Human fetal brain organoids: a controversial new platform

A glimpse into the developing brain and a platform for future discovery

Human fetal brain organoids: a controversial new platform
Hendriks D et al. 2024. Human fetal brain self-organizes into long-term expanding organoids. Cell. DOI: 10.1016/j․cell․2023.12.012
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The brain is the most complicated organ in the human body.

And the human brain is probably the most complicated organ of any species on earth.

It has a highly folded and layered structure with much greater cellular diversity than the brains of other mammals.

It's also the organ that gives us our intelligence and basically defines us as humans.

We've learned a lot about the brain by studying it extensively in animal model systems.

In the last few decades we've also discovered how to study organ tissues and their development by isolating and culturing stem cells outside of the body.

And more recently we've figured out how to grow these cells into 3D structures called ‘organoids’ which can mimic the cellular behavior of organs.

For example heart organoids can beat and some brain organoids can have electrical activity that allow us to study in more detail how these organs develop and function.

But stem cells can be a pretty controversial topic because of how they are obtained.

They come in two forms, tissue stem cells (TSCs) and pluripotent stem cells (PSCs).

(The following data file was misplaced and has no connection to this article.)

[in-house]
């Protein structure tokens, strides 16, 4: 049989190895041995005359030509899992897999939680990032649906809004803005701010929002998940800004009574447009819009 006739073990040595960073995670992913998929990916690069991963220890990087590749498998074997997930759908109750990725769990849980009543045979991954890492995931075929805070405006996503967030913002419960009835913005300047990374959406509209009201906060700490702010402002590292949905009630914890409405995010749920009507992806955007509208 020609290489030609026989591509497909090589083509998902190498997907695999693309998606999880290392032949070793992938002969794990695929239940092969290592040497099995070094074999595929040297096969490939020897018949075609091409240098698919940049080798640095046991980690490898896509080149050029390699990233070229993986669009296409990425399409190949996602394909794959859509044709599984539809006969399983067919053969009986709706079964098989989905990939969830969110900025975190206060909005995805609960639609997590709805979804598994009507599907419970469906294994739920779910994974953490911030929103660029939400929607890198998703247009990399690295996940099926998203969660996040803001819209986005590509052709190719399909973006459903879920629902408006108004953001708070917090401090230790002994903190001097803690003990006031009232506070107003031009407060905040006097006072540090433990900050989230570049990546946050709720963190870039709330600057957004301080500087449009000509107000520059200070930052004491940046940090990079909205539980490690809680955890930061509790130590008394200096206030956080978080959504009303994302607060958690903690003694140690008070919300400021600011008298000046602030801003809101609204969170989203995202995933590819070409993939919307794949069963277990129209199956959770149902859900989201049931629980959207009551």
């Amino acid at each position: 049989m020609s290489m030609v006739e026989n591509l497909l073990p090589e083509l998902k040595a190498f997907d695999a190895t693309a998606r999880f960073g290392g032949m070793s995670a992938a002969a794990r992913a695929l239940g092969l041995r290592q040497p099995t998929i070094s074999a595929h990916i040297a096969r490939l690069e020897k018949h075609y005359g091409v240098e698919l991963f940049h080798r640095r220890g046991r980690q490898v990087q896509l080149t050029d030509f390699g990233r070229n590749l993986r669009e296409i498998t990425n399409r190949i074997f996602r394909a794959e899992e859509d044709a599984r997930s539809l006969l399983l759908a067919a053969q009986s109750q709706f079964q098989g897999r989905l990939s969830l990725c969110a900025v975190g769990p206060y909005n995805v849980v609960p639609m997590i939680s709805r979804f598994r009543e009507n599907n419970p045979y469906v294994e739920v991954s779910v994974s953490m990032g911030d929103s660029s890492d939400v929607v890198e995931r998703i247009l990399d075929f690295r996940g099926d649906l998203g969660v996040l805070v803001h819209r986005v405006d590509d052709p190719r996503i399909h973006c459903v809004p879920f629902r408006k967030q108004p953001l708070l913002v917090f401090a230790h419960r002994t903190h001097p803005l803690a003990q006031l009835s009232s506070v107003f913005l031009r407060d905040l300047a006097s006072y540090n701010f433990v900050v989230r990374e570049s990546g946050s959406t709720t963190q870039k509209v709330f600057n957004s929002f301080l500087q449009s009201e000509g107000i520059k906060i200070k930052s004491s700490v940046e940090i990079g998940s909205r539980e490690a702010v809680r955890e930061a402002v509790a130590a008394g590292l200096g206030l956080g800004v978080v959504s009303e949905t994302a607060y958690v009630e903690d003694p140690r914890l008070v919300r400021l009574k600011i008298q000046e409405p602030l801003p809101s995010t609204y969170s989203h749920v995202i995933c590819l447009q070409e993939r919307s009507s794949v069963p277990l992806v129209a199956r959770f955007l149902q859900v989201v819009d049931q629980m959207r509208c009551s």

TSCs are cells from tissues that when grown in the right conditions maintain their cellular identity.

The easiest TSCs to grow are from tissues that have an innate capacity to regenerate like intestinal or liver cells.

PSCs are cells that can basically turn into any cell in the body. They haven't differentiated yet and under the right conditions can be coaxed to form a wide variety of different cell types.

Some TSCs can be derived from adult tissue, and adult cells can also be reprogrammed into something that looks and behaves similarly to a PSC, but the best source for each of these stem cell types is to obtain them from fetuses.

That's because fetal tissues behave very differently from adult tissues and fetal cells can be cultured and expanded for long periods of time before they become unusable.

The authors of today's paper were the first to establish stable cultures of human fetal cells from 3 different regions of the central nervous system: dorsal forebrain, central forebrain and spinal cord.

They showed that these distinct cellular populations could maintain their identity indefinitely and would only differentiate into more mature compositions when switched to a maturation media.

These fetal cells also self-organized into complex organoids (FeBOs), forming more natural cellular microenvironments including the establishment of an extracellular matrix.

These are important developments because these organoids can be used for studying the brain's cellular microenvironment, brain development, or as models for brain tumors and their treatment.

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